On the Kibana/Elasticsearch/Logstash/Redis server:

  • Logstash directory (where all your configs are): /etc/logstash/conf.d/
  • Redis: /usr/local/bin/redis.conf
  • Elasticsearch: /etc/elasticsearch/elasticsearch.yml
  • Kibana: /var/www/kibana3

On the servers you are sending logs from:

  • Logstash: /etc/logstash/logstash-shipper.conf

One final hint / tip – To have named log all of its requests to syslog, run the command:

Grok filters
Apache logs filter:

 Draytek router logs filter:

 Opsview filter:

 Syslog filter:

Integrating Opsview with ELK Log Monitoring

Hello all!

This is a brief blog post to explain how I quickly integrated my existing Opsview server, with my existing ELK deployment. I basically wanted a way that within Opsview, i can see that a host has failed or is having problems and go “Hmm, lets have a look at the logs to see whats happening” without:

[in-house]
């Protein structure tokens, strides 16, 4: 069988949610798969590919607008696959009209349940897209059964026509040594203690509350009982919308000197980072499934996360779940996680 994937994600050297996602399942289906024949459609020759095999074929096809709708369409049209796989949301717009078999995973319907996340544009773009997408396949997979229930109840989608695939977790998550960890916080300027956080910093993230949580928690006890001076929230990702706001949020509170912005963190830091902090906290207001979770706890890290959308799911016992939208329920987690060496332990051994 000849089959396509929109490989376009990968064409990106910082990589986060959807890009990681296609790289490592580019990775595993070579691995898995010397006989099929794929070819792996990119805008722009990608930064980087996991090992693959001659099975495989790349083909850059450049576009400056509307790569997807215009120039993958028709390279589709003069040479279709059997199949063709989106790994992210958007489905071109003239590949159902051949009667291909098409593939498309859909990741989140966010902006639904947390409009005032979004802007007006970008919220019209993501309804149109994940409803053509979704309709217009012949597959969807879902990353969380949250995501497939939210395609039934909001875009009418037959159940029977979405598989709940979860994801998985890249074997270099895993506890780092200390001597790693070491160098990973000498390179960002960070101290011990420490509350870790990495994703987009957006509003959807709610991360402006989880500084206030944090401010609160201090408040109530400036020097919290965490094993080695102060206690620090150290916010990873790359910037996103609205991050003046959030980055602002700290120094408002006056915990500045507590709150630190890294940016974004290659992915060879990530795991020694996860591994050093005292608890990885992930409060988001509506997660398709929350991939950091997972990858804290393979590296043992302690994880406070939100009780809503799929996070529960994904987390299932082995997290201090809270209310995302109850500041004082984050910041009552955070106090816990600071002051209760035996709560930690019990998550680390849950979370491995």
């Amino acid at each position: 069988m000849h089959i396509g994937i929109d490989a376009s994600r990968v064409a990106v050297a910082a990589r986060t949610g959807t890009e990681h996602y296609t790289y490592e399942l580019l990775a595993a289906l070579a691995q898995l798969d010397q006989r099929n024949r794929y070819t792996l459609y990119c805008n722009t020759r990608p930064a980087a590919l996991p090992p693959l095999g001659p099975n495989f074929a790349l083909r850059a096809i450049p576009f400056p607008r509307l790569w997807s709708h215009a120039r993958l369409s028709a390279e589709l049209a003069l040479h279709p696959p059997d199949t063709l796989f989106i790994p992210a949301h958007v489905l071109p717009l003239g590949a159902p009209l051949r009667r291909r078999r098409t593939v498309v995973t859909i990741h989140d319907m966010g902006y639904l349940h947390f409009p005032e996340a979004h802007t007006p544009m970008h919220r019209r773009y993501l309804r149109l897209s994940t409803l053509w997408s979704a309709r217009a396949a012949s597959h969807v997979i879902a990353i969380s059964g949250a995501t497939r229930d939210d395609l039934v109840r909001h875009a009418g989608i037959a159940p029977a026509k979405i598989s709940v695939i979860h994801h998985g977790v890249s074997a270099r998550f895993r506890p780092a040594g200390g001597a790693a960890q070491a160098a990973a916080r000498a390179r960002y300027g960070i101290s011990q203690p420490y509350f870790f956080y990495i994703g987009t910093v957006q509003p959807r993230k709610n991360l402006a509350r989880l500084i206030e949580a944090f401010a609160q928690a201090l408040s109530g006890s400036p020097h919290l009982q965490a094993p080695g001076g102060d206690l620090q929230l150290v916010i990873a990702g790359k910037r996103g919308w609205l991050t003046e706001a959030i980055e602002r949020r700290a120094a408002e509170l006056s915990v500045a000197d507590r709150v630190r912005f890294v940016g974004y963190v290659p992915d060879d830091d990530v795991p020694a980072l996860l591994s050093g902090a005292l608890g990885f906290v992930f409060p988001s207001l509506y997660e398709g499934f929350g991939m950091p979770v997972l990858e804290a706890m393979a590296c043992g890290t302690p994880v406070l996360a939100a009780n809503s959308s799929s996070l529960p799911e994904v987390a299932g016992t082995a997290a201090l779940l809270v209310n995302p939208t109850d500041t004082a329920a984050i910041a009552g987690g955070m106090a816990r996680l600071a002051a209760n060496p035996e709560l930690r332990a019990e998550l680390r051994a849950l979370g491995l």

A) Having to SSH to the box and start tailing or

B) Have to fire up ELK and start filtering.

To step back just a moment, what is ELK? ELK stands for ElasticSearch / Logstash / Kibana, and essentially it uses ElasticSearch/Logstash to collect and handle the log data, and Kibana as the graphical front end through which users can create their own filters, graphs, etc.

So, onto the integration. My current setup is as follows:

  • Opsview is monitoring all of my servers, network devices, virtual machines (KVM) and so forth – for items such as load average, memory usage, LVM capacity, temperatures, processes/services running, response times and so forth.
  • ELK is collecting logs from all of the aforementioned devices.